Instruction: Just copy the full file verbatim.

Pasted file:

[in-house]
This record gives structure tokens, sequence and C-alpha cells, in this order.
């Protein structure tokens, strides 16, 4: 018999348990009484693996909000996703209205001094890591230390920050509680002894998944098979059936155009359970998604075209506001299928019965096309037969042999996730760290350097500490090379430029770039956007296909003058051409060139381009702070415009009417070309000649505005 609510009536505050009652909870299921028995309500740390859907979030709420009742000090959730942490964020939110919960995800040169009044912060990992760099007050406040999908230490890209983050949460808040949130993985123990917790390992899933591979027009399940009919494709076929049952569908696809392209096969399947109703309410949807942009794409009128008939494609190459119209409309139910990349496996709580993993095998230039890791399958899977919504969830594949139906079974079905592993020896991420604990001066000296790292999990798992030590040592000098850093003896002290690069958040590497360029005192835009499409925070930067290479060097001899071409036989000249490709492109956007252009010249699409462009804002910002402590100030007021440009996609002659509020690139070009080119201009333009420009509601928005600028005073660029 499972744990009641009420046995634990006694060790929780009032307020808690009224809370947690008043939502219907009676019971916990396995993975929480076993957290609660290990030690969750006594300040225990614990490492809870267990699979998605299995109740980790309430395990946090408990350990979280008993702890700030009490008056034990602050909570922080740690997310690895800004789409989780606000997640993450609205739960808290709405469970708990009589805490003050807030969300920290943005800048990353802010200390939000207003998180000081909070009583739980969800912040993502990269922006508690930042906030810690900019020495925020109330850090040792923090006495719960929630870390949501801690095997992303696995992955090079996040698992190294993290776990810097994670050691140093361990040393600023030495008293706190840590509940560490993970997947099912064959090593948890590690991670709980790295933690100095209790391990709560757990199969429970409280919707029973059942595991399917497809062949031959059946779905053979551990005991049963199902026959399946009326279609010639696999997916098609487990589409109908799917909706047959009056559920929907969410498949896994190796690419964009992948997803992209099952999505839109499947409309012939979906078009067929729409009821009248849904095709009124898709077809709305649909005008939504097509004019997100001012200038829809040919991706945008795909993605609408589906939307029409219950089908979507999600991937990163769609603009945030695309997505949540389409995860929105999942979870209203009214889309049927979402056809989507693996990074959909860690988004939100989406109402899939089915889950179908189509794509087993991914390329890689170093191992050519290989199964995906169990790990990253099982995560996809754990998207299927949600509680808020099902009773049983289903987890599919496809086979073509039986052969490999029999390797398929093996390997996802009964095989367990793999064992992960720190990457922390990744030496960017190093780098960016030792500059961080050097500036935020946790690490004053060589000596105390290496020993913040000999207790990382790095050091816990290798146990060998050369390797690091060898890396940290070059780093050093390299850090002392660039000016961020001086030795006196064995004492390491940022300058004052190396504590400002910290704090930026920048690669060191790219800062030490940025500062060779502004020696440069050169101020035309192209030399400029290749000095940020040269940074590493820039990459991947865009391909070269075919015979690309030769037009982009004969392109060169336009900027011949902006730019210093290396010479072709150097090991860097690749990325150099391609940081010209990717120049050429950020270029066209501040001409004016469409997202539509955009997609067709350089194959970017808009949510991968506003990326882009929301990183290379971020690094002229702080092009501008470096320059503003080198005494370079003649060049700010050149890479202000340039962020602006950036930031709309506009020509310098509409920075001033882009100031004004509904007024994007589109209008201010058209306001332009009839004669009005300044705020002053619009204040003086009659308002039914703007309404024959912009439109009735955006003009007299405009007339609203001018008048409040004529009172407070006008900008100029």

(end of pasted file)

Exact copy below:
[in-house]
This record gives structure tokens, sequence and C-alpha cells, in this order.
């Protein structure tokens, strides 16, 4: 018999348990009484693996909000996703209205001094890591230390920050509680002894998944098979059936155009359970998604075209506001299928019965096309037969042999996730760290350097500490090379430029770039956007296909003058051409060139381009702070415009009417070309000649505005 609510009536505050009652909870299921028995309500740390859907979030709420009742000090959730942490964020939110919960995800040169009044912060990992760099007050406040999908230490890209983050949460808040949130993985123990917790390992899933591979027009399940009919494709076929049952569908696809392209096969399947109703309410949807942009794409009128008939494609190459119209409309139910990349496996709580993993095998230039890791399958899977919504969830594949139906079974079905592993020896991420604990001066000296790292999990798992030590040592000098850093003896002290690069958040590497360029005192835009499409925070930067290479060097001899071409036989000249490709492109956007252009010249699409462009804002910002402590100030007021440009996609002659509020690139070009080119201009333009420009509601928005600028005073660029 499972744990009641009420046995634990006694060790929780009032307020808690009224809370947690008043939502219907009676019971916990396995993975929480076993957290609660290990030690969750006594300040225990614990490492809870267990699979998605299995109740980790309430395990946090408990350990979280008993702890700030009490008056034990602050909570922080740690997310690895800004789409989780606000997640993450609205739960808290709405469970708990009589805490003050807030969300920290943005800048990353802010200390939000207003998180000081909070009583739980969800912040993502990269922006508690930042906030810690900019020495925020109330850090040792923090006495719960929630870390949501801690095997992303696995992955090079996040698992190294993290776990810097994670050691140093361990040393600023030495008293706190840590509940560490993970997947099912064959090593948890590690991670709980790295933690100095209790391990709560757990199969429970409280919707029973059942595991399917497809062949031959059946779905053979551990005991049963199902026959399946009326279609010639696999997916098609487990589409109908799917909706047959009056559920929907969410498949896994190796690419964009992948997803992209099952999505839109499947409309012939979906078009067929729409009821009248849904095709009124898709077809709305649909005008939504097509004019997100001012200038829809040919991706945008795909993605609408589906939307029409219950089908979507999600991937990163769609603009945030695309997505949540389409995860929105999942979870209203009214889309049927979402056809989507693996990074959909860690988004939100989406109402899939089915889950179908189509794509087993991914390329890689170093191992050519290989199964995906169990790990990253099982995560996809754990998207299927949600509680808020099902009773049983289903987890599919496809086979073509039986052969490999029999390797398929093996390997996802009964095989367990793999064992992960720190990457922390990744030496960017190093780098960016030792500059961080050097500036935020946790690490004053060589000596105390290496020993913040000999207790990382790095050091816990290798146990060998050369390797690091060898890396940290070059780093050093390299850090002392660039000016961020001086030795006196064995004492390491940022300058004052190396504590400002910290704090930026920048690669060191790219800062030490940025500062060779502004020696440069050169101020035309192209030399400029290749000095940020040269940074590493820039990459991947865009391909070269075919015979690309030769037009982009004969392109060169336009900027011949902006730019210093290396010479072709150097090991860097690749990325150099391609940081010209990717120049050429950020270029066209501040001409004016469409997202539509955009997609067709350089194959970017808009949510991968506003990326882009929301990183290379971020690094002229702080092009501008470096320059503003080198005494370079003649060049700010050149890479202000340039962020602006950036930031709309506009020509310098509409920075001033882009100031004004509904007024994007589109209008201010058209306001332009009839004669009005300044705020002053619009204040003086009659308002039914703007309404024959912009439109009735955006003009007299405009007339609203001018008048409040004529009172407070006008900008100029």